“There is no confusion. We are a part of NDA. Whenever there will be an expansion in the cabinet in Centre, JD (U) will be part of it,” he said.
At present, the JD(U) has no representation in the Union Cabinet. the JD(U) contested the 2019 Lok Sabha polls in alliance with the BJP.
However, RCP Singh chose not to comment on the inclusion of the Lok Janshakti Party (LJP) in the ‘cabinet expansion’.
Singh also mentioned that everything is good in the alliance in Bihar and there are no clashes in the NDA-led government in the state. “Everyone is together in the NDA in Bihar. The NDA government will complete its present term in Bihar. Everyone is working towards the development of the state,” the JD(U) chief said.
“The RJD is spreading rumours that nothing is good in the NDA to keep its MLA together. There is everything good in NDA but there are clashes in the RJD,” he added.
First three desi nuclear attack submarines to be 95% made in India
In what would be a major boost for the submarine building capability within the country, the first three nuclear attack submarines to be built indigenously would be having 95 per cent Made in India content in them and it would further go up in the next three. The Cabinet Committee on Security is considering a proposal worth around Rs 50,000 crore for indigenously building three nuclear attack submarines which would be built by the Defence Research and Development Organisation (DRDO) in Visakhapatnam. This project is separate from the Arihant class project under which six nuclear-powered submarines are being built with the capability of launching ballistic missiles.
“The nuclear attack submarine project would be a big boost for the indigenous submarine capability as 95 per cent of it would be made in India. This would provide a big boost to the domestic defence sector including both private and public sector,” government sources told ANI.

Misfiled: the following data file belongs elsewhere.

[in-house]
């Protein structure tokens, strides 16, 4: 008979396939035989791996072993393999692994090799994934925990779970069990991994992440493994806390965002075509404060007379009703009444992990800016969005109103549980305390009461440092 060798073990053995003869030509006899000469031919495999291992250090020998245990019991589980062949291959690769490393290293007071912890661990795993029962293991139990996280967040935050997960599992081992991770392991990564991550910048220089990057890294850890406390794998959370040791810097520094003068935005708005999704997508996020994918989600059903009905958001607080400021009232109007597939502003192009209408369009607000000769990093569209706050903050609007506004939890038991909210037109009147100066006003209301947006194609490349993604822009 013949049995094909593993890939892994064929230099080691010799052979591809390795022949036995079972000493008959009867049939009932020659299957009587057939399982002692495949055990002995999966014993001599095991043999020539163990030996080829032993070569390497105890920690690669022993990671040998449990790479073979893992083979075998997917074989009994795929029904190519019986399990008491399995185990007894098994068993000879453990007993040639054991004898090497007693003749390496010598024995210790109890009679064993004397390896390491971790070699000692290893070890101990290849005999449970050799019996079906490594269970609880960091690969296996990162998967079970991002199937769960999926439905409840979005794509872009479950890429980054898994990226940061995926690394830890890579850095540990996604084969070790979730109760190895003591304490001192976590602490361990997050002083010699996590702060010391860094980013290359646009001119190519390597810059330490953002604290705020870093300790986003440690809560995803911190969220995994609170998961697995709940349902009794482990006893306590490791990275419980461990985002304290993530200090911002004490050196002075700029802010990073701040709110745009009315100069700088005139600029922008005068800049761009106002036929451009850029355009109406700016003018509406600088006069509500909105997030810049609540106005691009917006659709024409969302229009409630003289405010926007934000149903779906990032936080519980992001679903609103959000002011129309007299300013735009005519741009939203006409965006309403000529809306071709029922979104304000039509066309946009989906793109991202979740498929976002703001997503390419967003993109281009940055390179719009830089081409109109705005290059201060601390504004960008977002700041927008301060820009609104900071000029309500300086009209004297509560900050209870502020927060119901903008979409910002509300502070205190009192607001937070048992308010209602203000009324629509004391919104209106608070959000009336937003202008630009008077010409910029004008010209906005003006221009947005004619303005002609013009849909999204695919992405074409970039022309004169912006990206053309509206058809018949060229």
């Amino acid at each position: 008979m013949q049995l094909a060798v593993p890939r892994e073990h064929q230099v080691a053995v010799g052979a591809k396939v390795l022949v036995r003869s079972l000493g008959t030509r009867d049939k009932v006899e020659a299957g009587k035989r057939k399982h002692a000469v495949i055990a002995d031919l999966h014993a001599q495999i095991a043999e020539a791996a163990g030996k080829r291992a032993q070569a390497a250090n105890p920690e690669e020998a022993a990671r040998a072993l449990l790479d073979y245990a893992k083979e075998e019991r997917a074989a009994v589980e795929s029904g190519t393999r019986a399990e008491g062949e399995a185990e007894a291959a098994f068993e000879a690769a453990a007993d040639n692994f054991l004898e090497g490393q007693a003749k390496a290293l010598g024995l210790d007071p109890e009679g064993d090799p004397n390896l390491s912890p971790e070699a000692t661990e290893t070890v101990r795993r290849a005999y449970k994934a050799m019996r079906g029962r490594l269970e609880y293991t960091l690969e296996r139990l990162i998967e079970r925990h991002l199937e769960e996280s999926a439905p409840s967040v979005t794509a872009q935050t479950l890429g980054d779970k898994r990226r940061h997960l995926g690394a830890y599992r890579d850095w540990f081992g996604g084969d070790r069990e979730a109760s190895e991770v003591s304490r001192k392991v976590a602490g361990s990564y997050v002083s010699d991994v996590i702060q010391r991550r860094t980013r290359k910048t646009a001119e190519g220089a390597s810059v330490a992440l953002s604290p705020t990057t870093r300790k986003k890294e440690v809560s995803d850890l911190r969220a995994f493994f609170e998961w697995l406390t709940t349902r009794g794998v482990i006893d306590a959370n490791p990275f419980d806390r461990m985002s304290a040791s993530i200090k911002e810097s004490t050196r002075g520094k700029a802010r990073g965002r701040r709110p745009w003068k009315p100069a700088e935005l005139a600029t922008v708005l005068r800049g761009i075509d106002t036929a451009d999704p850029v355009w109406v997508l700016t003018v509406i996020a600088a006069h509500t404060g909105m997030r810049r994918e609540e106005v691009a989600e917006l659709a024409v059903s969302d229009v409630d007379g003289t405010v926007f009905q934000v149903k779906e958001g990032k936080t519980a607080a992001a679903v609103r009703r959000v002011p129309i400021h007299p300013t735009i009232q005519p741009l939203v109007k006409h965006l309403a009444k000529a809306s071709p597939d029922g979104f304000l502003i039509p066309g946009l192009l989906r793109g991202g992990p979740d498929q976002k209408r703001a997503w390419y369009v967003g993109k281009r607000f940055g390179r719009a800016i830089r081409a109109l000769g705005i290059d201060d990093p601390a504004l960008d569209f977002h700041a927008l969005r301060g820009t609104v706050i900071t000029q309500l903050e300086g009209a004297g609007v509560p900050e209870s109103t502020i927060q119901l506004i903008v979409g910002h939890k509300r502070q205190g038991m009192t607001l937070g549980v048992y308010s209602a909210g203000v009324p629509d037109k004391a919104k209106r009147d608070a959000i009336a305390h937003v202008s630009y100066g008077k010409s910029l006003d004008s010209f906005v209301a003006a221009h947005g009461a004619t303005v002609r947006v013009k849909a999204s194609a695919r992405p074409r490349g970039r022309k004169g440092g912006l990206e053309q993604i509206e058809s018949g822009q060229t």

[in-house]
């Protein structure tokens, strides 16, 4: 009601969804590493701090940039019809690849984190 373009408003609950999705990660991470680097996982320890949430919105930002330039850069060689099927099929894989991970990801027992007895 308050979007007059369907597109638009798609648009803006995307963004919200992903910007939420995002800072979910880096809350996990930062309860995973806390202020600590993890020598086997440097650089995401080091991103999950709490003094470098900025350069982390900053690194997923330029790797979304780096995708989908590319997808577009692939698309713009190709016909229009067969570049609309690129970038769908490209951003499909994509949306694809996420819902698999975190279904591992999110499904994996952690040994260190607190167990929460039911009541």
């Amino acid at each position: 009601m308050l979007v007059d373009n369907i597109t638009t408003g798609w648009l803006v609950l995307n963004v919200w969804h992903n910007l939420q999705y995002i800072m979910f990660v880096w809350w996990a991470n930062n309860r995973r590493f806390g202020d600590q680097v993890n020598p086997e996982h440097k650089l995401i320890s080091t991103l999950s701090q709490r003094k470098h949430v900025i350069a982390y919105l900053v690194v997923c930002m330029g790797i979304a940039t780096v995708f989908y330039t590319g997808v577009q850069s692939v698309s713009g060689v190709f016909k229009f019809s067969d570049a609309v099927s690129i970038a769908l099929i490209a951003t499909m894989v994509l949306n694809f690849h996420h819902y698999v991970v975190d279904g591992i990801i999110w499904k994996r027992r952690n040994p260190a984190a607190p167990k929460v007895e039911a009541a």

For the six nuclear attack submarines, the planners are confident that they would be able to complete the project without any external help but if required, they may take help of one of its strategic partner countries, they said.
The project would also be very helpful for the economy as it is expected to generate a large number of jobs in the defence sector, the sources said.
The Navy and DRDO would first get a clearance for three of these boats and will have the option of building three more after the completion of this project. The Indian Navy proposal to have six indigenous nuclear attack submarines was one of the first few major defence modernisation proposals to have been cleared by the Narendra Modi government soon after it came to power in 2014.
Even though marred by some delays, India has been making big headways in the field of indigenous submarine building capability. The first Arihant class boat was commissioned a few years ago and the second one INS Arighat is also undergoing sea trials and is expected to be commissioned in near future.
India has plans of building 24 submarines including six nuclear attack ones which would give it long legs to operate in the Indian Ocean Region and will help it to keep its adversaries in check at long distances.
The first six conventional boats are already under construction in Mumbai under the Kalavati class project while the tender for the next six with greater capability would be issued soon after recent clearance by the Defence Ministry. There is a plan to build six more conventional submarines under the Project 76 but it will take a long time to be initiated.
SECOND WAVE WASHES AWAY DABBAWALAS’ HOPES, FORCES THEM TO TAKE OTHER JOBS
Currently, many dabbawalas are jobless, some of them have returned to their villages while others had to find new ways to earn their livelihood. According to the members of the Mumbai Dabbawala Association, many bicycles can be seen outside railway stations in this lockdown but there are not as many dabbawalas.
The pandemic has brought a halt to their lives. Only some of them are working and delivering dabbas in hotels and hospitals while the rest are earning their livelihood through other means. Some dabbawalas have become auto drivers or are selling vegetables to earn money.
Mumbai’s 130-year-old dabba delivery system has over 5,000 dabbawalas like Kailash Shinde who now operates and provides dabbas for hotels and travels from Andheri to Malad to Borivali and Bandra.
Since trains are being used only for essential services, dabbawalas face a lot of problems in travelling. Due to the lockdown, the places have been shut where they used to deliver dabbas.